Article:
Faced with the risk of developing cancer, Europeans are not all equal. While the International Agency for Research on Cancer (IARC), which depends directly on the Health Organization (WHO), on Monday, October 26, classified red meat – of which pork is one, according to him – among foods “probably carcinogenic”the latest data available on the consumption habits of Europeans in this area reveal a profound disparity in situations.
The figures used here come from the National Establishment for Agricultural and Seafood Products (PDF document), which depends on the Ministry of Agriculture. They specify the average quantity of sheep, beef and pork consumed per capita in 2014, in kilogram carcass equivalent (kgec). This expression indicates that the measured weight takes into account inedible parts, such as bones or tendons. Processed meat, such as charcuterie, considered by the WHO to be “carcinogenic to humans”is also included in these data.
The Danes thus win the prize for the biggest consumers of meat considered to be at risk by the WHO. Last year, they consumed an average of 82.8 kgec of red meat, including a large proportion of pork (60.5 kgec). With 58.9 kgec consumed per capita last year, France is in the first third of the countries most fond of red meat, with a more balanced distribution between beef and pork (respectively 23.4 kgec and 32. 5 kgec).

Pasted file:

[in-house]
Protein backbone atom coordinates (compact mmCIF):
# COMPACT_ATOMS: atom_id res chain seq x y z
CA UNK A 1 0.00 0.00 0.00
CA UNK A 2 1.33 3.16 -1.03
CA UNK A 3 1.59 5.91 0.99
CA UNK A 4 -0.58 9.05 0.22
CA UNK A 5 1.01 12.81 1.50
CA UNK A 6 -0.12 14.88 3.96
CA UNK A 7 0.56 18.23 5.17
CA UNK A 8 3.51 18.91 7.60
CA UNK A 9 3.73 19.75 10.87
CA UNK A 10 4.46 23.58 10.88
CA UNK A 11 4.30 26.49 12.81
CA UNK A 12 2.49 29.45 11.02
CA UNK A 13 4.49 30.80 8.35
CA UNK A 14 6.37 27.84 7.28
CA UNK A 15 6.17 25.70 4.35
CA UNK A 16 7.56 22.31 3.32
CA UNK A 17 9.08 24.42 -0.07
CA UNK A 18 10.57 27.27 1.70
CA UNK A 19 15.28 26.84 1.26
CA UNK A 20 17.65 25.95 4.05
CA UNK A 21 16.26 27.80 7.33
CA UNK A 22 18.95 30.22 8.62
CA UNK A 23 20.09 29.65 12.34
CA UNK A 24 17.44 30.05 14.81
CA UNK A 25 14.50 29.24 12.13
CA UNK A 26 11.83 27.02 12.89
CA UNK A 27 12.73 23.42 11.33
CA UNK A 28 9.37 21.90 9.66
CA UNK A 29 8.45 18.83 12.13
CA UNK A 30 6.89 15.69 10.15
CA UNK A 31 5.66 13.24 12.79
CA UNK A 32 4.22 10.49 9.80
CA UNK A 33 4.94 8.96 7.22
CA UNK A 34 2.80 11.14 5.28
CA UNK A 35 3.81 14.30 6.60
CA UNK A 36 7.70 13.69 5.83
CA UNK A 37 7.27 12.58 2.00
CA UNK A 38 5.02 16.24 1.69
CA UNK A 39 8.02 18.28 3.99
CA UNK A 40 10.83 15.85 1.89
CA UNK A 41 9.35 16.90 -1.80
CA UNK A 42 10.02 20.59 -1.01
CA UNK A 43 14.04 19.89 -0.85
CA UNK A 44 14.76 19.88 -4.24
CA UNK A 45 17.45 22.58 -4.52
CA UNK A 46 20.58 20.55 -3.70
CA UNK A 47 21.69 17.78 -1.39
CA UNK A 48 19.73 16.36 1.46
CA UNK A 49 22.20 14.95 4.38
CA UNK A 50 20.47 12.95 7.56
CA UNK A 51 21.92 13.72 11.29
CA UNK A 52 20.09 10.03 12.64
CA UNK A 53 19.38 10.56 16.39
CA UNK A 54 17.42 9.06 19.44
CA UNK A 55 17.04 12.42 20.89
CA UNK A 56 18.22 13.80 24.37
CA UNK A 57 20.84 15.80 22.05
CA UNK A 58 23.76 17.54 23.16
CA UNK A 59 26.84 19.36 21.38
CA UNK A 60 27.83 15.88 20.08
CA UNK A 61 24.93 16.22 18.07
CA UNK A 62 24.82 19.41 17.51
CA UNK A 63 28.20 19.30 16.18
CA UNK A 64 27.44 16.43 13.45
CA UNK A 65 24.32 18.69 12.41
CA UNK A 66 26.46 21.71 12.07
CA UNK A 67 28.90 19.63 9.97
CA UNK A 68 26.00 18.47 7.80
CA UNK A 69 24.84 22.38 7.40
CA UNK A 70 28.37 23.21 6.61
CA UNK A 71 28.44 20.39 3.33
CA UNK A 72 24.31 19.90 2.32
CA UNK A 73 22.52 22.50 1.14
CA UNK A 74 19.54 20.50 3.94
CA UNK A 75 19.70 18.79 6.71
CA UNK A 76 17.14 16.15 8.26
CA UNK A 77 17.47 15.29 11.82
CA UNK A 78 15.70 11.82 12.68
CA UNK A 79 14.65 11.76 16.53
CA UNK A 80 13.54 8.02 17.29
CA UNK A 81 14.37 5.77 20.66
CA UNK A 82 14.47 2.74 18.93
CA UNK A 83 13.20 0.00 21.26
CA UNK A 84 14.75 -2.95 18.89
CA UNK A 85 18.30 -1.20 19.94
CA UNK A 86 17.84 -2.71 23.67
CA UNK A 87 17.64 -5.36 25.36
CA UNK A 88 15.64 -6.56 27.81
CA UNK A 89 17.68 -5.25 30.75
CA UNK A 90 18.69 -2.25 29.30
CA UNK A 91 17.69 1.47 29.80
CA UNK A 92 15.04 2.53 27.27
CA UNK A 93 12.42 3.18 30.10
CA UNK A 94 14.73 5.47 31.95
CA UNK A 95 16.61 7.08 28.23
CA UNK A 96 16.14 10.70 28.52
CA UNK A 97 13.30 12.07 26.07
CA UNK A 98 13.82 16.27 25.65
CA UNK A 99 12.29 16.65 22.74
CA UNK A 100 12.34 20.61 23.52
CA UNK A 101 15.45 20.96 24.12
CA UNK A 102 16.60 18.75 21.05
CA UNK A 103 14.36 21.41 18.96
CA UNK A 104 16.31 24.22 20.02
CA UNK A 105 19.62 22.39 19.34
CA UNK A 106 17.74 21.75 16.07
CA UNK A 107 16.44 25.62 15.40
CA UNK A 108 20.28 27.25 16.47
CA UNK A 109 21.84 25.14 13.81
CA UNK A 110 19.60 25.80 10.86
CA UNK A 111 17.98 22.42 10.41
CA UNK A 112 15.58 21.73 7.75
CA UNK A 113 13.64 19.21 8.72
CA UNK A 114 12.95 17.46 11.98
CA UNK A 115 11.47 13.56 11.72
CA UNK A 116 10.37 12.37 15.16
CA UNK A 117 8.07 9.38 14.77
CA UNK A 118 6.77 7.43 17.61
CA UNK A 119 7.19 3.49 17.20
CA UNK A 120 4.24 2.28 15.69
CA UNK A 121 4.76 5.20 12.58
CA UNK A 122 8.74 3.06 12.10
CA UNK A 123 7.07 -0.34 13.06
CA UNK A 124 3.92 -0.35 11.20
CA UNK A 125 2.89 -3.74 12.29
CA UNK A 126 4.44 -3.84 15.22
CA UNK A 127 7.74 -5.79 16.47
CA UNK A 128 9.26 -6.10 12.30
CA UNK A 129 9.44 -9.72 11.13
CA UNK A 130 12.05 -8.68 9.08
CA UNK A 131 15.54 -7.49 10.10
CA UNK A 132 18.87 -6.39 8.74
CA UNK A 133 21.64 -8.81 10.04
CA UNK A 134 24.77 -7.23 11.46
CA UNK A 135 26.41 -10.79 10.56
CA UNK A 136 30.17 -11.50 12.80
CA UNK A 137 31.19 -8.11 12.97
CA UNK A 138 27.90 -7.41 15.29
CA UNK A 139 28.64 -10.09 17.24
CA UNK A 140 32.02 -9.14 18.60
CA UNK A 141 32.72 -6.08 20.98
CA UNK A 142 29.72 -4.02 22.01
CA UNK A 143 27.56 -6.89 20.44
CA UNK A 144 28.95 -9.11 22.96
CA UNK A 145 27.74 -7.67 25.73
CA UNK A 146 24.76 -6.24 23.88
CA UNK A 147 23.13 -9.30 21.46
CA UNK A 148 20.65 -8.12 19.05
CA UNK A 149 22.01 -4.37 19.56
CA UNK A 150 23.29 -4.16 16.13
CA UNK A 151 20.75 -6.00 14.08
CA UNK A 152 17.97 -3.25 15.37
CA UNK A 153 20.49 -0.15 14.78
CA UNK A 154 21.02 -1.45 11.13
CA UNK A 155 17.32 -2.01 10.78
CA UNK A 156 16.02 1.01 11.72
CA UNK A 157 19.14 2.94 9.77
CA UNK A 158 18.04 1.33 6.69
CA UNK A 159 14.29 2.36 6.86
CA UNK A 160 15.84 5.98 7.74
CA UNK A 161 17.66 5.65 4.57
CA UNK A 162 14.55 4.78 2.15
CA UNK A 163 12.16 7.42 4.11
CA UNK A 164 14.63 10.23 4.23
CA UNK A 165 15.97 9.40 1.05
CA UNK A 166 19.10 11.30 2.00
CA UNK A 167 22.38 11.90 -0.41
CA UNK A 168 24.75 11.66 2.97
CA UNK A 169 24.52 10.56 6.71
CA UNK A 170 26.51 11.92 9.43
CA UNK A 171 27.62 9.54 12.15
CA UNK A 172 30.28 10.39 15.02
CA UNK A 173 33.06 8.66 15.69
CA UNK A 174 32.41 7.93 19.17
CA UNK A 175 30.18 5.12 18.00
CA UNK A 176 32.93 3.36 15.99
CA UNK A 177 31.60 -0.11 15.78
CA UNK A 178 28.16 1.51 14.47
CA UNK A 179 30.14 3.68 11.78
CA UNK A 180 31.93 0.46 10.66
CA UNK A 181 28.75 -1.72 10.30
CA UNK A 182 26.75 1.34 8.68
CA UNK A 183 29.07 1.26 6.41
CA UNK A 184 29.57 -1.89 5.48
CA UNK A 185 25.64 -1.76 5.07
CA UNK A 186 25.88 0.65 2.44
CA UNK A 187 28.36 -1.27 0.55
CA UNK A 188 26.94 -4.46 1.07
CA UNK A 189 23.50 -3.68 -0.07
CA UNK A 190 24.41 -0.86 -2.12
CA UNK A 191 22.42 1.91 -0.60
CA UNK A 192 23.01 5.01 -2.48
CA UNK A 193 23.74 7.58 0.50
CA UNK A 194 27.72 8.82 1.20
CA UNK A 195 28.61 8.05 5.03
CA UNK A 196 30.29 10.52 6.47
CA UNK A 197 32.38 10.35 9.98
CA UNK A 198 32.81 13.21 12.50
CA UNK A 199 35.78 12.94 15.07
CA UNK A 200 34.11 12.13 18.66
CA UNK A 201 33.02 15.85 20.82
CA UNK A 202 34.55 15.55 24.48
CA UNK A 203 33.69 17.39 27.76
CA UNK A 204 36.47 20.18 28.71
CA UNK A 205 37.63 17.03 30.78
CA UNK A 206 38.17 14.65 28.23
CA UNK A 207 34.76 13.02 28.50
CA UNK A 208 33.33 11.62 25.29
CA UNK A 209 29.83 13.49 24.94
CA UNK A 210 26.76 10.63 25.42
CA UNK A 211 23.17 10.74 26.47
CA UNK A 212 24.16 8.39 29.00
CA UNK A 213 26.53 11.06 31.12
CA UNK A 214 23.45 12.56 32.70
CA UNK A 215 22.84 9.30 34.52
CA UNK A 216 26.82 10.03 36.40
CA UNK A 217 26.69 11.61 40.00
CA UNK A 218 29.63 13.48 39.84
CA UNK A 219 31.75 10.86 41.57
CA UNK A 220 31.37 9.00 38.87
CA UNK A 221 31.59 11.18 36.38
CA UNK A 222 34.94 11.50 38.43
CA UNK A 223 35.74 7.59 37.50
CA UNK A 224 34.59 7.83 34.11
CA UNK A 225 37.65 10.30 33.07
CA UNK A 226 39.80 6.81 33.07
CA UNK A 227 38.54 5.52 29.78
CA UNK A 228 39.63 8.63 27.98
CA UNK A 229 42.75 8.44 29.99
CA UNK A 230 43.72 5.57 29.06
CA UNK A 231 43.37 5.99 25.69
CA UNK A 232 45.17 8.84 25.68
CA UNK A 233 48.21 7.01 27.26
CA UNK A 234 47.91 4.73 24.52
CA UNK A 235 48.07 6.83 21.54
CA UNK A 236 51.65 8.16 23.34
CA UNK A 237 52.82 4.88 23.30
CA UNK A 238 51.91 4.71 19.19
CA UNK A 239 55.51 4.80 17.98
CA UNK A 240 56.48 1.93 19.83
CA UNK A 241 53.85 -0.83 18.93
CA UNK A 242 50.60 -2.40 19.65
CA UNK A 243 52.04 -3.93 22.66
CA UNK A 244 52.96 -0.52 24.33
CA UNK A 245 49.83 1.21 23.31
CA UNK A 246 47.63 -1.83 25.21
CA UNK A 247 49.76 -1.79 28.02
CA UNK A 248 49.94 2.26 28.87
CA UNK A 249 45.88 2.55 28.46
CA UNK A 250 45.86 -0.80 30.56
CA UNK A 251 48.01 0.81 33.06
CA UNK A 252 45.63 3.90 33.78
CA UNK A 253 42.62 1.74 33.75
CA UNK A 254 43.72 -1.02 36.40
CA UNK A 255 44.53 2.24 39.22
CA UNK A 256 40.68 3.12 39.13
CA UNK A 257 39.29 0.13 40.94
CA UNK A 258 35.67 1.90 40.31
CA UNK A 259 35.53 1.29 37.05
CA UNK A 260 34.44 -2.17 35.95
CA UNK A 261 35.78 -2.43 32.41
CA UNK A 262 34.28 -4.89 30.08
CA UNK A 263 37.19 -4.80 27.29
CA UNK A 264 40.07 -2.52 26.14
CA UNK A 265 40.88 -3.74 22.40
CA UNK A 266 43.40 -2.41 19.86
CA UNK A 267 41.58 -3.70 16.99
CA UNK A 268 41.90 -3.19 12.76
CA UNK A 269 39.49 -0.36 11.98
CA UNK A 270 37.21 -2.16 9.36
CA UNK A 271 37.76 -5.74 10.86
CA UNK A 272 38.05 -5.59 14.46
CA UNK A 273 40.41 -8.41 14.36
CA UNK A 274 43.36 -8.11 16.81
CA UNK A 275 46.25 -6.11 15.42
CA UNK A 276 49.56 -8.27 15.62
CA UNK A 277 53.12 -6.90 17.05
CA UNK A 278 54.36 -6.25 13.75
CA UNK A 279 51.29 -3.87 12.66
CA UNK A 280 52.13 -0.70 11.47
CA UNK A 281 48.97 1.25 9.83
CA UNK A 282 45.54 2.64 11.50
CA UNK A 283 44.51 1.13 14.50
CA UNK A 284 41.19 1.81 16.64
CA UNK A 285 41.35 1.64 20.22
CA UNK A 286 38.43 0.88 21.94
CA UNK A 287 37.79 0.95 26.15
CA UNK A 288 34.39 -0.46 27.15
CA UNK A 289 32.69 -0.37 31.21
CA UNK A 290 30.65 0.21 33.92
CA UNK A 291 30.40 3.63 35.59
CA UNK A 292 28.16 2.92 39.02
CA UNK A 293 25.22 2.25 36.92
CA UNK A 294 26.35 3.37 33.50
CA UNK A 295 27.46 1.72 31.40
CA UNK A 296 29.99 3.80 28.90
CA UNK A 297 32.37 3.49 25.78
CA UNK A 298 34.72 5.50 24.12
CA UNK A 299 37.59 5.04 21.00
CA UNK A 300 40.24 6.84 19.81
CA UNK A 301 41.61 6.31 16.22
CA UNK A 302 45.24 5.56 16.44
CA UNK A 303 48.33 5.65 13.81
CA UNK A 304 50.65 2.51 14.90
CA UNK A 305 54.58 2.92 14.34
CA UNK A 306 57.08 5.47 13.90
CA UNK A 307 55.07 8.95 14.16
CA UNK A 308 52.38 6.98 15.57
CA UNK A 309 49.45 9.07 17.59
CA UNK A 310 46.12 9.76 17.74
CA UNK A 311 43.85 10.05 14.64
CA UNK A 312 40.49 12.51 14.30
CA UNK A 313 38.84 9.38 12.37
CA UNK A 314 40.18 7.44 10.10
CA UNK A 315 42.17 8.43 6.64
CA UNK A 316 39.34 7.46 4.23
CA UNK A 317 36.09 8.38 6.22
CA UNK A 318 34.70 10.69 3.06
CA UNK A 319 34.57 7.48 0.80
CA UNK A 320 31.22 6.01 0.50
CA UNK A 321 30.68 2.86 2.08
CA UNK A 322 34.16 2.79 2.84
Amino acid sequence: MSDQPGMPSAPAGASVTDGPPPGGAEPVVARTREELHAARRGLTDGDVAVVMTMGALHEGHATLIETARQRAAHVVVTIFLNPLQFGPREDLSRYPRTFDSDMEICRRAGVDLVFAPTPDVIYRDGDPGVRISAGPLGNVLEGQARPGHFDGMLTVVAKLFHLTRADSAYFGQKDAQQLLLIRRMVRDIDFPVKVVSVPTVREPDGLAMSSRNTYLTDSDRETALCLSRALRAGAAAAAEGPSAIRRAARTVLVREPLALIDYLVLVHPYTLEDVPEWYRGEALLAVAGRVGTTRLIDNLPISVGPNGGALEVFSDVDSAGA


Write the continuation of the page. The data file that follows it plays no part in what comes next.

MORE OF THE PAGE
In France, as in the rest of Europe, the trend is however downward. The peak was reached in 1998: each French person then consumed 94 kgec of meat (including poultry), against 86 kgec in 2014, reports The world. A decline which is explained by the price of food, but also by a concern for animal welfare and by food scandals such as that of horse meat, explains the evening daily.
This decline in meat consumption is reassuring, after the alarming report drawn up by the WHO. According to data from a dozen studies published on Monday, cConsuming 50 grams of processed meat a day increases the risk of colorectal cancer by 18%. The daily consumption of 100 grams of red meat could increase this risk by 17%, but the causal link has not been established with certainty.